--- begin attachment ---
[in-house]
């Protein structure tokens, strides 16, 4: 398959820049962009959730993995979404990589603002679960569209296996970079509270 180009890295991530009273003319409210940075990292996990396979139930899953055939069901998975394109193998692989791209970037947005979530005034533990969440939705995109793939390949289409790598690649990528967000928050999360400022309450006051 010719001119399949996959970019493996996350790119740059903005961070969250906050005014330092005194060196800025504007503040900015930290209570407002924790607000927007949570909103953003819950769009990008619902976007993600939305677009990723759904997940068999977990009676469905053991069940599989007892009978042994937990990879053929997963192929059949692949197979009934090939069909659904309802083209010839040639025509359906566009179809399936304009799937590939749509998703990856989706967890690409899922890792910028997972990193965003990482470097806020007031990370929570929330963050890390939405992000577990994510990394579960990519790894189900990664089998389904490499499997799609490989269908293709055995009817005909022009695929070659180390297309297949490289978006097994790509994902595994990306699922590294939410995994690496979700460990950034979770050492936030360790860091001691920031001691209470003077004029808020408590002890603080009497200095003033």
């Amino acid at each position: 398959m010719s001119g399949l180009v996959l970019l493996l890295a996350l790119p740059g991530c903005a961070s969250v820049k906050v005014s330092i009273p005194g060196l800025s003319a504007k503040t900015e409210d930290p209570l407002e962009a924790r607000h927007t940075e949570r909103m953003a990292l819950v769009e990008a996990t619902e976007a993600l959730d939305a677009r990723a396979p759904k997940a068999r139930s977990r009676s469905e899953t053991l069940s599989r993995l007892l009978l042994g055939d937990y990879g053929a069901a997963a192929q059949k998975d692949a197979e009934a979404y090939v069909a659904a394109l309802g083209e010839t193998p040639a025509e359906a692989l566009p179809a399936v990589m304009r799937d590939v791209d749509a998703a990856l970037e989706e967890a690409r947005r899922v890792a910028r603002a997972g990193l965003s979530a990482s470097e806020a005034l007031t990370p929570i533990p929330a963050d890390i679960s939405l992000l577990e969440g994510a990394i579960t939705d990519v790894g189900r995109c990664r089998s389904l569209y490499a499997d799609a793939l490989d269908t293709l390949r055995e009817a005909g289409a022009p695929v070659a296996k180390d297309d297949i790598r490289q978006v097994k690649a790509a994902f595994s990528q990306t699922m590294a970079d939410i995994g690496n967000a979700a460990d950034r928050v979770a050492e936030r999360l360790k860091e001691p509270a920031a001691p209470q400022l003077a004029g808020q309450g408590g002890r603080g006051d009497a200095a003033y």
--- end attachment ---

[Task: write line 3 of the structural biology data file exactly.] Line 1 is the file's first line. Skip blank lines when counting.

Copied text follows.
């Amino acid at each position: 398959m010719s001119g399949l180009v996959l970019l493996l890295a996350l790119p740059g991530c903005a961070s969250v820049k906050v005014s330092i009273p005194g060196l800025s003319a504007k503040t900015e409210d930290p209570l407002e962009a924790r607000h927007t940075e949570r909103m953003a990292l819950v769009e990008a996990t619902e976007a993600l959730d939305a677009r990723a396979p759904k997940a068999r139930s977990r009676s469905e899953t053991l069940s599989r993995l007892l009978l042994g055939d937990y990879g053929a069901a997963a192929q059949k998975d692949a197979e009934a979404y090939v069909a659904a394109l309802g083209e010839t193998p040639a025509e359906a692989l566009p179809a399936v990589m304009r799937d590939v791209d749509a998703a990856l970037e989706e967890a690409r947005r899922v890792a910028r603002a997972g990193l965003s979530a990482s470097e806020a005034l007031t990370p929570i533990p929330a963050d890390i679960s939405l992000l577990e969440g994510a990394i579960t939705d990519v790894g189900r995109c990664r089998s389904l569209y490499a499997d799609a793939l490989d269908t293709l390949r055995e009817a005909g289409a022009p695929v070659a296996k180390d297309d297949i790598r490289q978006v097994k690649a790509a994902f595994s990528q990306t699922m590294a970079d939410i995994g690496n967000a979700a460990d950034r928050v979770a050492e936030r999360l360790k860091e001691p509270a920031a001691p209470q400022l003077a004029g808020q309450g408590g002890r603080g006051d009497a200095a003033y």